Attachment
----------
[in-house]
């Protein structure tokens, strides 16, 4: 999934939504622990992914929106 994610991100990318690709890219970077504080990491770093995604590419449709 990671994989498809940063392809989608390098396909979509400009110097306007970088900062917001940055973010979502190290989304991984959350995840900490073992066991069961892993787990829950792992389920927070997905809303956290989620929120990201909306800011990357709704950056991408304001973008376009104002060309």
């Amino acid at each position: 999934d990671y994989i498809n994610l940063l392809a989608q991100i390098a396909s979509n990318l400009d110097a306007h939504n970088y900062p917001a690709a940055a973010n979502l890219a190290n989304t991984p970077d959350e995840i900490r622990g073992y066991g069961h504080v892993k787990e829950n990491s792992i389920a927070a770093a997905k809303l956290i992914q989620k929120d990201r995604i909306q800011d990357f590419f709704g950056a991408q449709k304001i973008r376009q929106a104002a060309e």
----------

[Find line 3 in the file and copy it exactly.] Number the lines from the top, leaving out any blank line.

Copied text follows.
């Amino acid at each position: 999934d990671y994989i498809n994610l940063l392809a989608q991100i390098a396909s979509n990318l400009d110097a306007h939504n970088y900062p917001a690709a940055a973010n979502l890219a190290n989304t991984p970077d959350e995840i900490r622990g073992y066991g069961h504080v892993k787990e829950n990491s792992i389920a927070a770093a997905k809303l956290i992914q989620k929120d990201r995604i909306q800011d990357f590419f709704g950056a991408q449709k304001i973008r376009q929106a104002a060309e």